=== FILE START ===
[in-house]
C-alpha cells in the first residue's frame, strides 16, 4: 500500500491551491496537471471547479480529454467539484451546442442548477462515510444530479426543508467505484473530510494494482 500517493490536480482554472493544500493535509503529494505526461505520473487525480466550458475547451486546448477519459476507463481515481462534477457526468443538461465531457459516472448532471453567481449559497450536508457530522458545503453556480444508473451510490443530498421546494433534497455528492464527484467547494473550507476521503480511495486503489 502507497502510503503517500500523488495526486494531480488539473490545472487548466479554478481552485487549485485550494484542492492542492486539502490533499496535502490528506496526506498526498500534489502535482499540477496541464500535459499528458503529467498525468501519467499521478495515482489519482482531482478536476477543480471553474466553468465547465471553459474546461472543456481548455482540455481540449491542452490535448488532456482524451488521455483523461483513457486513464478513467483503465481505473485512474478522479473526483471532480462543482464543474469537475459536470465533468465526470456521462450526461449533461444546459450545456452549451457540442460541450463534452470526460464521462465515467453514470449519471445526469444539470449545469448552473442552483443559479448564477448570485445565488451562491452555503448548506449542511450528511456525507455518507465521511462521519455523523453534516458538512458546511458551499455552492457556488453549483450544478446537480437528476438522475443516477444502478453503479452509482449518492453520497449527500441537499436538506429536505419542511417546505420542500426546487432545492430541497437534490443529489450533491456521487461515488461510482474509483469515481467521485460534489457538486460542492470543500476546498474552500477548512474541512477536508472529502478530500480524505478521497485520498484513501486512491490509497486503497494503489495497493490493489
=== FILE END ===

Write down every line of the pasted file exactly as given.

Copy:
[in-house]
C-alpha cells in the first residue's frame, strides 16, 4: 500500500491551491496537471471547479480529454467539484451546442442548477462515510444530479426543508467505484473530510494494482 500517493490536480482554472493544500493535509503529494505526461505520473487525480466550458475547451486546448477519459476507463481515481462534477457526468443538461465531457459516472448532471453567481449559497450536508457530522458545503453556480444508473451510490443530498421546494433534497455528492464527484467547494473550507476521503480511495486503489 502507497502510503503517500500523488495526486494531480488539473490545472487548466479554478481552485487549485485550494484542492492542492486539502490533499496535502490528506496526506498526498500534489502535482499540477496541464500535459499528458503529467498525468501519467499521478495515482489519482482531482478536476477543480471553474466553468465547465471553459474546461472543456481548455482540455481540449491542452490535448488532456482524451488521455483523461483513457486513464478513467483503465481505473485512474478522479473526483471532480462543482464543474469537475459536470465533468465526470456521462450526461449533461444546459450545456452549451457540442460541450463534452470526460464521462465515467453514470449519471445526469444539470449545469448552473442552483443559479448564477448570485445565488451562491452555503448548506449542511450528511456525507455518507465521511462521519455523523453534516458538512458546511458551499455552492457556488453549483450544478446537480437528476438522475443516477444502478453503479452509482449518492453520497449527500441537499436538506429536505419542511417546505420542500426546487432545492430541497437534490443529489450533491456521487461515488461510482474509483469515481467521485460534489457538486460542492470543500476546498474552500477548512474541512477536508472529502478530500480524505478521497485520498484513501486512491490509497486503497494503489495497493490493489